Summer evenings used to be filled with the acrobatic flitting of bats chasing their next insect meal. Unfortunately, bats have vacated the night sky over much of eastern North America due to an invasive fungal disease that is decimating populations.
In the winter of 2006, biologists with the US Fish and Wildlife Service were monitoring hibernating bats in a cave in New York State. Craning their necks to count the sleeping bats, they noticed a strange, fuzzy white growth on some bats’ noses. The next year they found more white-nosed bats in the cave as well as dead bats on its floor. The fungus, which was previously unknown to science, grows on the nose, ears and wings, causing a deadly disease named white nose syndrome (WNS).
The fungus was probably introduced to North America by spelunkers (people who explore caves). Bats themselves also carry fungal spores among hibernation sites, causing the fungus to spread quickly.
WNS has caused massive declines in bat populations, including that of once-common little brown bat, and is considered a major conservation crises in North America. First recorded in Ontario in 2009, it has spread rapidly across the province, decimating populations as it goes.
Genetics can be applied to the conservation of threatened species.
White nose syndrome provides an excellent example of how genetic methods can help address problems in wildlife conservation. Genetics can answer critical questions including:
1) how populations are connected,
2) whether they are adapting to environmental changes, and
3) whether some individuals are more likely than others to survive particular threats.
Since 2013 I have been working with Dr. Chris Kyle at Trent University and Dr. Craig Willis at the University of Winnipeg to understand how bat populations respond to WNS. First, we asked how bat populations are connected to one another.
Little brown bat by Chris Mathers.
We focused on the little brown bat, which is heavily impacted by WNS. These tiny creatures, which fit easily into my cupped hand, can live more than 40 years in the wild. They also can migrate more than 600 km, navigating from one cave or abandoned mine to another to hibernate. Understanding how bats move among sites and across the landscape can help us predict the spread of the fungus and identify priority areas for conservation.
We hypothesized that bat populations might be connected across Canada, in which case the fungus could spread quickly across the country. Alternately, bats across Canada might belong to several distinct populations, with individuals restricted to their population of origin. If this is the case, the fungus might move more slowly from one population to another, but more quickly within a population.
Our collaborator, Felix Martinez Nunez, collected DNA from bats at caves and mines in northwestern Ontario and Manitoba during his graduate research in the Willis and Good labs. (To collect a bat’s DNA, scientists remove a tiny piece of skin from its wing. The resulting wound heals within a few weeks.) He used genetic markers called microsatellites to create a DNA profile for each site, and we estimated how closely related bats from each site were to one another based on these data. Our study is critical to WNS management in Canada because it is taking place at the leading edge of the disease’s advance. In 2014, the fungus was discovered in Thunder Bay.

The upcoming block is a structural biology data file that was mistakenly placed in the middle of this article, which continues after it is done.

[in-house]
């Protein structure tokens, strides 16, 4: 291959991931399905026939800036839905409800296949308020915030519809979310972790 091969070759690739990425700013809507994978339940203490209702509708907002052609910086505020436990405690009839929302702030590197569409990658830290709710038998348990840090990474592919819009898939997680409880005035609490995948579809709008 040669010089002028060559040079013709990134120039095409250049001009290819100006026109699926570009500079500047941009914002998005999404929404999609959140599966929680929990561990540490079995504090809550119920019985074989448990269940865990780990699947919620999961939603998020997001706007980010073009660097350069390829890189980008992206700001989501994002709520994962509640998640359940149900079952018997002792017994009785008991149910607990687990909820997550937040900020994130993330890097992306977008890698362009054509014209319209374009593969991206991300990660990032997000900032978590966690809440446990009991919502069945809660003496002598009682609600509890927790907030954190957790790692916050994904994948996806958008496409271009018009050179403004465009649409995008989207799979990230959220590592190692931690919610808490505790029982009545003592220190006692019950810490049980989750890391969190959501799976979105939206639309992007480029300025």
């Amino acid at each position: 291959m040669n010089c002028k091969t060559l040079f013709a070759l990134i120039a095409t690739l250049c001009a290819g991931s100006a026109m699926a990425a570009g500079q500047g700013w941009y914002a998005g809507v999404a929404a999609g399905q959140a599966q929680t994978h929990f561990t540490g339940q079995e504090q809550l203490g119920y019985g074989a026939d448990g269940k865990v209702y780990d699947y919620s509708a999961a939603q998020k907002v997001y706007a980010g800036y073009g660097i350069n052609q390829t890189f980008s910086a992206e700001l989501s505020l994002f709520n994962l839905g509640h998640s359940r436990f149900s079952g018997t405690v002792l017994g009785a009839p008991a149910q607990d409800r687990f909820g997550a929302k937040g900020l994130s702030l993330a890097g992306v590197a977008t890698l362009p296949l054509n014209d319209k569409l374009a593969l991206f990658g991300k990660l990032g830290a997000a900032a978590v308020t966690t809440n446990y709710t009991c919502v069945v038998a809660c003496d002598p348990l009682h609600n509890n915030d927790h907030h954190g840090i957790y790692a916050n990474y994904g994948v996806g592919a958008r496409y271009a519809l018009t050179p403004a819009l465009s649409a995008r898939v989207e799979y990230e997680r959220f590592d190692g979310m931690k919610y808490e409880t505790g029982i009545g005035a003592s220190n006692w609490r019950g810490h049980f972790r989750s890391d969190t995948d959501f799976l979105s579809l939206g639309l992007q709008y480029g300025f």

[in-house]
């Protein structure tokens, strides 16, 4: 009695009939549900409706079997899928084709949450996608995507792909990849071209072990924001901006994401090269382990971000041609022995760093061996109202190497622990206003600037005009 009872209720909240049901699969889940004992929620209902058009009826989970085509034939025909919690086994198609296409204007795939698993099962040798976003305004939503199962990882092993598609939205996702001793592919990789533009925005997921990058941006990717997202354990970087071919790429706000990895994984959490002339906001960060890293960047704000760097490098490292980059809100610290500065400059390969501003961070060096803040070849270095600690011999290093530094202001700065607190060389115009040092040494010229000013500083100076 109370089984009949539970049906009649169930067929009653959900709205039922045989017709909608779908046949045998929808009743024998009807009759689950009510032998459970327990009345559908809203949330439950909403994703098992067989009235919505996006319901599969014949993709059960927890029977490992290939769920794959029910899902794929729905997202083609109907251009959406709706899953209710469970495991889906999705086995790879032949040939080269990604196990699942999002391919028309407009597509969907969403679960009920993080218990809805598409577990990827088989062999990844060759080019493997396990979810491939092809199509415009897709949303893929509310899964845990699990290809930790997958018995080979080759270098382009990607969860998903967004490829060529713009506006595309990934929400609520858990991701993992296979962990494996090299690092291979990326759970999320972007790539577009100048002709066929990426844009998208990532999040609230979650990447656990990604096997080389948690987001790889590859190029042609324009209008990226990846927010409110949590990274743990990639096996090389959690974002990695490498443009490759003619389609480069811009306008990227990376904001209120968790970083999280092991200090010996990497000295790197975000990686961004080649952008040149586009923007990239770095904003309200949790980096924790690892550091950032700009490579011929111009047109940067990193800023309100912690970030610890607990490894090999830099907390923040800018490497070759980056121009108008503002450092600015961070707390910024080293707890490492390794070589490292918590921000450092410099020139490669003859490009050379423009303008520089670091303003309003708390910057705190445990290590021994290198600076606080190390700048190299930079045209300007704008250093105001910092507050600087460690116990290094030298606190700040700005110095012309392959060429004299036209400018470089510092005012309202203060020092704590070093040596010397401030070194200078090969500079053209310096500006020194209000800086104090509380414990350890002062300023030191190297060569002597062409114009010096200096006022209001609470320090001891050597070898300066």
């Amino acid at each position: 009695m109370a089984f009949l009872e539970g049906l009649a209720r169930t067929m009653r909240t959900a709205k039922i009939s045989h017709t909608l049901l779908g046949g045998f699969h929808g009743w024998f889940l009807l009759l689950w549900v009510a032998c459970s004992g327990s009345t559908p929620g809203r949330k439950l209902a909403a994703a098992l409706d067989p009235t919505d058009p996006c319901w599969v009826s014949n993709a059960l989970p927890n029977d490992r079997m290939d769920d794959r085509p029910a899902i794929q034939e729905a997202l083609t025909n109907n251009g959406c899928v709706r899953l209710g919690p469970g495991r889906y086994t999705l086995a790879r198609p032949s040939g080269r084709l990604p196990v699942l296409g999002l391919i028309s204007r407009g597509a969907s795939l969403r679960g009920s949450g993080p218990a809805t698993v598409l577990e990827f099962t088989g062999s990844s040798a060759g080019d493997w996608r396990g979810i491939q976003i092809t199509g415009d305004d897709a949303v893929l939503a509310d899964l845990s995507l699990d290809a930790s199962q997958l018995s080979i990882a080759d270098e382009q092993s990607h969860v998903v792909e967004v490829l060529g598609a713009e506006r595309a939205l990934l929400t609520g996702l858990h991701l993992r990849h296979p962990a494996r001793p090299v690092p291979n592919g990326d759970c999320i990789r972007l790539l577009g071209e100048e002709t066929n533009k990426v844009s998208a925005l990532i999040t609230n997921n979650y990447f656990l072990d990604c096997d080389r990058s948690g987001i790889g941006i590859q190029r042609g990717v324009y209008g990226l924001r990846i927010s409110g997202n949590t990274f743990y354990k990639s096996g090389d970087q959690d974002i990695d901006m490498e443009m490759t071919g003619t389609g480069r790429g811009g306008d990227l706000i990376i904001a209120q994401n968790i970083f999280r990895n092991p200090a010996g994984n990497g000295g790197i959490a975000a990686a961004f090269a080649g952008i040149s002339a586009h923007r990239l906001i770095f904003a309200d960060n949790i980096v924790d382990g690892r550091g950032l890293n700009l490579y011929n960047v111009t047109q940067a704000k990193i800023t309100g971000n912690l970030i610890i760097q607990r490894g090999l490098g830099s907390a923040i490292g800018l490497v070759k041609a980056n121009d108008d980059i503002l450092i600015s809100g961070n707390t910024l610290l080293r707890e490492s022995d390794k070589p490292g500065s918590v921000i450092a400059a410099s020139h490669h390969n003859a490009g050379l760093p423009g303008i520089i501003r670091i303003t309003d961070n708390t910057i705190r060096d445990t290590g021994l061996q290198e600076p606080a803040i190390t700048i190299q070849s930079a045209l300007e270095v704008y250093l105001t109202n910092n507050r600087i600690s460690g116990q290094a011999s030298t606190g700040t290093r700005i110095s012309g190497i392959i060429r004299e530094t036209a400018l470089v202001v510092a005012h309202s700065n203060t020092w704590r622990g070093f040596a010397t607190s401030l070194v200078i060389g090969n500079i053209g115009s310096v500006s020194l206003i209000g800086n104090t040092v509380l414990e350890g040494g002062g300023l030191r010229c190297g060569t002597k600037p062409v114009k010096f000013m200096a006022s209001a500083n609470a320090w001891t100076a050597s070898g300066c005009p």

Dr. Christina Davy collecting bat DNA.
Data from microsatellites can also be used to estimate where there are barriers that separate populations from one another, and can estimate the direction of gene flow. In other words, in which direction is there the most movement across the landscape? For example, are bats moving mostly in the same direction as the fungus, and therefore more likely to quickly spread WNS? Or do they move mostly in the opposite direction, more likely to slow the spread of WNS?
Our research revealed that bats in the study area belong to at least three distinct populations, rather than the single population we had expected. Despite no obvious barriers to bat movement on the landscape, something has kept these populations distinct.
Behaviour can keep populations separated almost as strongly as physical barriers. We wondered if bats in each population might prefer particular habitats, remaining separate because of these preferences. To test this hypothesis, we are now working on an extension of our first study, using DNA samples taken from more than 1,000 bats across Canada. We are also testing whether particular genetic profiles are linked to a bat’s chance of surviving white nose syndrome, and why some bats die from the disease while others do not even develop symptoms.
These are two examples of how genetic methods can be applied to the conservation of a threatened species. DNA carries not only the code allowing each individual to function in its environment, but also complex signatures of evolutionary history that can help us predict a species’ future. Understanding a species’ biology – in part through genetic analyses – is key to effective conservation.
Learn more about white nose syndrome in “New hope for beleaguered bats” (ON Nature, fall 2015). Researchers in the United States have discovered two bacteria that may inhibit fungal growth.
Dr. Christina Davy is a conservation scientist who studies how threatened species respond to major environmental changes. As a Liber Ero Fellow at Trent University, Davy studies the impacts of white nose syndrome on bats. She also runs a reptile research and conservation program in southwestern Ontario.